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Backgrounder: The Troubled Afghan-Pakistani Border

Council on Foreign Relations

Author: Jayshree Bajoria, Staff Writer

November 29, 2007


Afghanistan shares borders with six countries, but the approximate 1500-mile-long Durand Line along Pakistan remains the most dangerous. Kabul has never recognized the line as an international border, instead claiming the Pashtun territories in Pakistan that comprise the Federally Administered Tribal Lands (FATA) and parts of North West Frontier Province along the border. Incidents of violence have increased on both sides of the Pakistan-Afghanistan border in the last year. Various reports in late 2007 showed militants gaining ground inside Pakistan and their influence has now spread to areas beyond the FATA. Similarly, in Afghanistan, violence has peaked since the ouster of the Taliban six years ago with a worrisome increase in suicide attacks.

Historical Conflict

The region that is today known as Afghanistan was long torn by ethnic and tribal rivalries. It started evolving as a modern state in the early nineteenth century when the British East India Company began expanding in the northwest of British-held India. This was also the time of the “great game”—the geopolitical struggle between the British and the Russian empires. The British held the Indian subcontinent while the Russians held the Central Asian lands to the north. Their spheres of influence overlapped in Afghanistan. Britain, concerned about Russian expansion, invaded Afghanistan in 1839 and fought the First Anglo-Afghan War. This led to a decade of machinations between the British and the Russians and two more bloody wars, at the end of which in 1919, Afghanistan won its independence.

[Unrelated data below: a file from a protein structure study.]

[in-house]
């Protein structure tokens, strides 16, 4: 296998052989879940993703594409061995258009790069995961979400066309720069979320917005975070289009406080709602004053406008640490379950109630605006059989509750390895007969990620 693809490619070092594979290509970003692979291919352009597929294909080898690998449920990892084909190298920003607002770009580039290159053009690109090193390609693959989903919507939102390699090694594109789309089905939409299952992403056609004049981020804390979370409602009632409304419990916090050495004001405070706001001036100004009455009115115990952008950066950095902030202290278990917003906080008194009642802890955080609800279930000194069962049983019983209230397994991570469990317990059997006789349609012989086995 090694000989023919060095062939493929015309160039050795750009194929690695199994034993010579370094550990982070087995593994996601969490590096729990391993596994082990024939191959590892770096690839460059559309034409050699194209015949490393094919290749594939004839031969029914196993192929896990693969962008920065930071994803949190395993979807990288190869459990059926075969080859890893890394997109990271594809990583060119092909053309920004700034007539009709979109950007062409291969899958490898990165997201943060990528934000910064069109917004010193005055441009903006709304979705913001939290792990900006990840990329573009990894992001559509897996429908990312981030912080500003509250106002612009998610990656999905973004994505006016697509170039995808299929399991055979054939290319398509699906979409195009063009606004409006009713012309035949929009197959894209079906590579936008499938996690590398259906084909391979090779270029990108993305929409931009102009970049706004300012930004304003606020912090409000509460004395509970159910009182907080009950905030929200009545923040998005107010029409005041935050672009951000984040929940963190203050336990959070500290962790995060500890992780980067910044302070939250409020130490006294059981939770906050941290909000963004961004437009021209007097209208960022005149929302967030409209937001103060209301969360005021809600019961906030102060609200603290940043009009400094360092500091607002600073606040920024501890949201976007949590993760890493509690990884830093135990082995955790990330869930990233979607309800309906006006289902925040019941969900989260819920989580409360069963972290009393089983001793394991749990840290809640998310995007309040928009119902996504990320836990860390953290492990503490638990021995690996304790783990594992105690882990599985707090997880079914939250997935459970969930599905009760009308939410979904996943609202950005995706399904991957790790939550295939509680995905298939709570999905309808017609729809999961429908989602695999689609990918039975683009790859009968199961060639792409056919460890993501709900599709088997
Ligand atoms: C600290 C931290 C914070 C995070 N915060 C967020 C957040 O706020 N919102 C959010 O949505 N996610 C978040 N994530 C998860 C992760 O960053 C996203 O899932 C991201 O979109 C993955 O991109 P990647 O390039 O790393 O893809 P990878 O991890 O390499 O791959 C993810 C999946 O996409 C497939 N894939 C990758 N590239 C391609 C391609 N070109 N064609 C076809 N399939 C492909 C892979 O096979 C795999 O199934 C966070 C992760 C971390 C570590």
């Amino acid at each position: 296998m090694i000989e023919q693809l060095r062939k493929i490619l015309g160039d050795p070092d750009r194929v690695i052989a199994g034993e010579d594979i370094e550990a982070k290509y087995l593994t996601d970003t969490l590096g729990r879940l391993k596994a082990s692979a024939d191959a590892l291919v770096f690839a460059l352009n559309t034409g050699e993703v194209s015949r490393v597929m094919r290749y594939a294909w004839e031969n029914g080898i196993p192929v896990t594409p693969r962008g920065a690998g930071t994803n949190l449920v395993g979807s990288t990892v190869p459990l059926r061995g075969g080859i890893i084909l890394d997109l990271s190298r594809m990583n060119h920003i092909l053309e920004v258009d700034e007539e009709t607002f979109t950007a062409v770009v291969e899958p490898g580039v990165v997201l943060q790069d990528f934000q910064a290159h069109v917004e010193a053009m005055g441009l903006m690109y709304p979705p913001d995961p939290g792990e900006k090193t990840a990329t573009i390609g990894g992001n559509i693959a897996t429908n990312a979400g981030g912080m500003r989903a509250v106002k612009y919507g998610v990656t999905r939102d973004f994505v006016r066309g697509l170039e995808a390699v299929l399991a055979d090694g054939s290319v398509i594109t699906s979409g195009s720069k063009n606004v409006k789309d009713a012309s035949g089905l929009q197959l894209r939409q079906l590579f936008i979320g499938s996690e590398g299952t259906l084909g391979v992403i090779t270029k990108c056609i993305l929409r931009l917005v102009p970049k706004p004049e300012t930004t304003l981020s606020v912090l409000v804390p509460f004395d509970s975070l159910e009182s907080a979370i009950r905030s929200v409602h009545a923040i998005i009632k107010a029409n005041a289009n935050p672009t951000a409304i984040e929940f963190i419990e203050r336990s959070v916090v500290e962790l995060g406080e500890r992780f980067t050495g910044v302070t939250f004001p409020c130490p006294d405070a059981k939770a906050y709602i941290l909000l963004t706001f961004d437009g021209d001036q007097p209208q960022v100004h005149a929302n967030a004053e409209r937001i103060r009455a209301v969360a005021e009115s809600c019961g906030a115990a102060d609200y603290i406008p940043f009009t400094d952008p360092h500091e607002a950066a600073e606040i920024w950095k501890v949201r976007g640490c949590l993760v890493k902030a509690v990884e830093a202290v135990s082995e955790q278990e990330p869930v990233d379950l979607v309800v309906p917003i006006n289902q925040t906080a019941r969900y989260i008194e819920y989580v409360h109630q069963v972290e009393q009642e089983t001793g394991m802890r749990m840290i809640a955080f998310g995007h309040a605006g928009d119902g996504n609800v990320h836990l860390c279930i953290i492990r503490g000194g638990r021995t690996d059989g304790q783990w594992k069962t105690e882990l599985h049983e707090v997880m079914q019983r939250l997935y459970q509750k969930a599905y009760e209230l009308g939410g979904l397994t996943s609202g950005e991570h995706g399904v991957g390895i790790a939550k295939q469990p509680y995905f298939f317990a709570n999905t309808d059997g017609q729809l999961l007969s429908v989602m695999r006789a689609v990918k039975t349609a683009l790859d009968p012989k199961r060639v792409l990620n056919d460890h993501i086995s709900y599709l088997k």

Durand Line

The Durand Line is named after British Foreign Secretary Sir Henry Mortimer Durand, who demarcated the frontier between British India and Afghanistan in 1893. The line was drawn after negotiations between the British government and Afghan King Abdur Rahman Khan, founder of modern Afghanistan.

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Copyright 2007 by the Council on Foreign Relations. This material is republished on GlobalSecurity.org with specific permission from the cfr.org. Reprint and republication queries for this article should be directed to cfr.org.

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